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Italian Lute Songs

Derek Lee Ragin, Peter Croton

Philippe Verdelot, Anonymous, Cosimo Bottegari, Laurencini di Roma, Sigismondo D'India, Alessandro Piccinini, Girolamo Frescobaldi

SKU: 4092

Year of release: 1992

1. Madonna, il tuo bel viso Philippe Verdelot 02:50
2. Con l'angelico riso Philippe Verdelot 01:08
3. Se mai provasti, donna, qual sia Amore Philippe Verdelot 01:06
4. Ricercar Anonymous 01:21
5. Donna, che sete tra belle bella Philippe Verdelot 01:27
6. Ben che'l misero cor Anonymous 01:48
7. Fuggi, fuggi, cor mio Anonymous 01:08
8. Ricercar Anonymous 02:49
9. Ricercar Cosimo Bottegari 01:16
10. Ricercar Cosimo Bottegari 03:12
11. Zefiro torno Cosimo Bottegari 01:13
12. Poichè l mio largo pianto Cosimo Bottegari 01:29
13. Chi mi sente cantar Cosimo Bottegari 01:29
14. Qual fattura Cosimo Bottegari 01:32
15. Il Medesimo Cosimo Bottegari 02:05
16. Mentre donna real nobil e bella Cosimo Bottegari 01:31
17. Praeludium Laurencini di Roma 01:42
18. Courante Laurencini di Roma 01:45
19. Cruda Amarilli Sigismondo D'India 02:16
20. Io son nel duol si vinto Sigismondo D'India 02:14
21. Cara mia cetra Sigismondo D'India 01:45
22. Internite voi, lagrime mie Sigismondo D'India 02:24
23. Toccata XXIV Alessandro Piccinini 01:35
24. A miei pianti Girolamo Frescobaldi 02:20
25. Arie di Romenesca Girolamo Frescobaldi 02:46
26. Se l' aura spira Girolamo Frescobaldi 01:07
27. O mio cor Girolamo Frescobaldi 02:30
28. Cosi me desprezzate? Girolamo Frescobaldi 03:01
Total time: 53:02

About this album

Lute songs and musical practice: the madrigal and monody The song for lute and vocalist was enormously popular in the sixteenth century. They were initially arranged from multi-voiced compositions with the singer performing the highest voice. The lutanist tried to reproduce all the other voices (as far as this was possible), adding ornamentation according to his own taste in order to give more body to the sound of the instrument. This practice was so successful that even well-known composers made arrangements. In 1536 for exam-ple, Adrian Willaert arranged twenty-two madrigals by Philippe Verdelot for lute and voice. In 1530 the term “madrigal” was first used for a composition by Verdelot. Within a short time this new musical genre spread throughout Italian territories. The madrigal was developed in reaction to other types of multi-voiced songs like the frottola. Its most significant innovations were the use of serious texts that were chosen, its free form and polyphonic texture. There is a strong tendency in Verdelot’s madrigals towards vertical harmonic structures, but they may also have an imitative character. The texture of most madrigals lies somewhere between these two extremes, a mixed form described by musicologist Alfred Einstein as “polyphonically animated homophony”. Although most composers at the time preferred the texts of Petrarch, Verdelot made grateful use of the works of his contemporaries, for example Martelli: “Donna che sette tra belle bella” and “Con l’Angelico riso”….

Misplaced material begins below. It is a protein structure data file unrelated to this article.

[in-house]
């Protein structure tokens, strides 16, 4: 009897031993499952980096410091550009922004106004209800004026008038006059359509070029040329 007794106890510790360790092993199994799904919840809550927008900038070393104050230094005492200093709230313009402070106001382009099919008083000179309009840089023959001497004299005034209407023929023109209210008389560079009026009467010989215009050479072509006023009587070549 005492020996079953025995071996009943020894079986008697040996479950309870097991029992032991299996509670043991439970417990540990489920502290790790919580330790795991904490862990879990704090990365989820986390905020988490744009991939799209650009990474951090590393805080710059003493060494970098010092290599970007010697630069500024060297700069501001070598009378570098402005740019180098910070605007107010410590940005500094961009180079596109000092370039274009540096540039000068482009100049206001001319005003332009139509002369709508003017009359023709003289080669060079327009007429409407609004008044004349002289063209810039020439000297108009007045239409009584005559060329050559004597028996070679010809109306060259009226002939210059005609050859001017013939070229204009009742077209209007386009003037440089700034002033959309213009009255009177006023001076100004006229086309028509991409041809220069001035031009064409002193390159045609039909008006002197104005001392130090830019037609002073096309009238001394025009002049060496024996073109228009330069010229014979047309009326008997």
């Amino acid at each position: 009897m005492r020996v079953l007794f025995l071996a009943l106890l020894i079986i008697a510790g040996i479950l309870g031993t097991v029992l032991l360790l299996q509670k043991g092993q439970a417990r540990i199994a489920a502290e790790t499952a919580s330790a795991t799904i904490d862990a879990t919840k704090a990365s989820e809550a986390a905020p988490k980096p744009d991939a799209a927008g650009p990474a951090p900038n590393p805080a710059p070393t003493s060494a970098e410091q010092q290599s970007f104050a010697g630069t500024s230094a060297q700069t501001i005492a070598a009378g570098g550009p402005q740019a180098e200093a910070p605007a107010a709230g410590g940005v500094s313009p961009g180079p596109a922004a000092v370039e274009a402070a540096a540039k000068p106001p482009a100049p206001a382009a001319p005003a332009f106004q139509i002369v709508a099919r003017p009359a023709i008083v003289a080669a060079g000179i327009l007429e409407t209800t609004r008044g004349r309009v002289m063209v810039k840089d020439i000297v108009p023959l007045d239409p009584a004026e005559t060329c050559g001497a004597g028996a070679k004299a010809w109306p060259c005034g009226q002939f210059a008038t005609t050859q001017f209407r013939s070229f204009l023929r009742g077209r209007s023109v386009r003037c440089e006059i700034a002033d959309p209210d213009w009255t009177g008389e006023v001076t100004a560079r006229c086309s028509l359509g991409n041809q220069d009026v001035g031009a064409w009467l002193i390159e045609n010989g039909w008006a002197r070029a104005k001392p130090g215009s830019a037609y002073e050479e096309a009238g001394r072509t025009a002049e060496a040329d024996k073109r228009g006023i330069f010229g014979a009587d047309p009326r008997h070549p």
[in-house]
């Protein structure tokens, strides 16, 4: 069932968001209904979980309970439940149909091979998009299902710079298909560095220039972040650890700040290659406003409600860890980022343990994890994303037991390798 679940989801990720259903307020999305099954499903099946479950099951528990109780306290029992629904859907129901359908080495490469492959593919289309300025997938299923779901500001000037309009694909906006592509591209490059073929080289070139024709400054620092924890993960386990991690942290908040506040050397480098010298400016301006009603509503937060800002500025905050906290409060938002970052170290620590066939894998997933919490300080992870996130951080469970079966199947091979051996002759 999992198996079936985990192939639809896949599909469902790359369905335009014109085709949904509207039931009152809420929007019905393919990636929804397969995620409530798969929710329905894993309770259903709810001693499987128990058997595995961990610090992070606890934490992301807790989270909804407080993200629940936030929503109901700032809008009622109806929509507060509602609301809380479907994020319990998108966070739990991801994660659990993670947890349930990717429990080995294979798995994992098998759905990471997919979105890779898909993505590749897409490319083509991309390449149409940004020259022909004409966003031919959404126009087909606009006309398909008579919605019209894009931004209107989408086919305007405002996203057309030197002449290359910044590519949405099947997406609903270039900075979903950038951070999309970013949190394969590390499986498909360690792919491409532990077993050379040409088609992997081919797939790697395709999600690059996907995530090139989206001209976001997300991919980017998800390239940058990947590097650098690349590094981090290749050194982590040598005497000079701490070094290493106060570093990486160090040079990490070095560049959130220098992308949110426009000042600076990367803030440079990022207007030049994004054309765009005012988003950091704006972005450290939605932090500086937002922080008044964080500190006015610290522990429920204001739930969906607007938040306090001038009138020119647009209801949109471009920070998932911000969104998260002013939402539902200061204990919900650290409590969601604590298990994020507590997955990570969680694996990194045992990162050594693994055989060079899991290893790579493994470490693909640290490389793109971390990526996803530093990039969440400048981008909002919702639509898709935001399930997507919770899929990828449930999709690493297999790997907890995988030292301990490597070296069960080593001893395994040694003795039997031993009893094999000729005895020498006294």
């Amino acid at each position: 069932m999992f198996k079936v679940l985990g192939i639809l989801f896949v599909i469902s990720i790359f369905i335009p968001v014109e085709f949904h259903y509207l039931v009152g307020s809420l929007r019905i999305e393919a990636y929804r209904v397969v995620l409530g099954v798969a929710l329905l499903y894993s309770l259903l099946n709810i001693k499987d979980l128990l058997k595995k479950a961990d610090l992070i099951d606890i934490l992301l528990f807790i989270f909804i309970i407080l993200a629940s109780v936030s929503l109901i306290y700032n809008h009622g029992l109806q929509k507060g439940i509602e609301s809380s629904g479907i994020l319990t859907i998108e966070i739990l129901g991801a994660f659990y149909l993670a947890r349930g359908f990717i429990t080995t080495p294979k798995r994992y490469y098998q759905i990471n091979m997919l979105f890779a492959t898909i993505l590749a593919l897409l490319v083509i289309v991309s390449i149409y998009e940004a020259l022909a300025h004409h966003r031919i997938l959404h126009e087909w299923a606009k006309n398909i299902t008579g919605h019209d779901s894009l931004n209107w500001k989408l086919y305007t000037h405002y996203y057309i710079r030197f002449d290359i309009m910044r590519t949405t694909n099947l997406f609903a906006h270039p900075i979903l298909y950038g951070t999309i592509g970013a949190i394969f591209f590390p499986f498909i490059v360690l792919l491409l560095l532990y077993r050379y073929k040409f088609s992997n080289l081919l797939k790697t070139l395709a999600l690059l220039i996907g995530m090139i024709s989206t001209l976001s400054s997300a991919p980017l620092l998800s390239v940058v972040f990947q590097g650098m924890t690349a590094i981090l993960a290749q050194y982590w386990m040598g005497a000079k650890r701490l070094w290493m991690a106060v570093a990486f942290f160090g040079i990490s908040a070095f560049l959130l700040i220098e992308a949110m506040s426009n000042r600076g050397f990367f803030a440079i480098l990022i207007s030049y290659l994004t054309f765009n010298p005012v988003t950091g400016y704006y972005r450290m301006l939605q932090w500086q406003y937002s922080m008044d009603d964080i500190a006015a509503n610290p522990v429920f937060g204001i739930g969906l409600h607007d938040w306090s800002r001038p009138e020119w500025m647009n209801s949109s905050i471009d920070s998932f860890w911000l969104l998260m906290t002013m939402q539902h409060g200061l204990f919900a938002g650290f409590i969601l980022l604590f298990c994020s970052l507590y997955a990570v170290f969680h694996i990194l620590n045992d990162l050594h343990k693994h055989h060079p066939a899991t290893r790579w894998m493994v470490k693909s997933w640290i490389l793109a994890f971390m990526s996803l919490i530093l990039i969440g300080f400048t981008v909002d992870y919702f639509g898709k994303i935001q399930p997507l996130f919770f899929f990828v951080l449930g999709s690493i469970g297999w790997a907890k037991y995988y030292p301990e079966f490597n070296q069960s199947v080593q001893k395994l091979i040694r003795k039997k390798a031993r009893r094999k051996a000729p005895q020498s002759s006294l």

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(...) Derek Lee Ragins tone is pleasantly sweet or more darkly riche., and his admirably steady range combine with a nicely underplayed sense of emotional expression. Mr. Croton is best heard here in the role of accompanist.

Fono Forum

(...) genau jene Innigkeit und Expressivitt, die sogar eine Spur bezaubernder Affektierheit des Sngers vertragen. (...)

Technical Specifications

Digital To Analog ConverterSony
Mastering EquimentSony digital Editor 3000
Mastering EngineerBert van der Wolf
Mixing ConsoleRens Heijnis Custom made
MicrophonesBruel & Kjaer, Schoeps
Recording FormatPCM 44.1
Analog To Digital ConverterdCS900
Recording DateJune 1991
Recording LocationResnswoude - The Netherlands
EditingBert van der Wolf
Recording EngineerBert van der Wolf
ProducerTed Diehl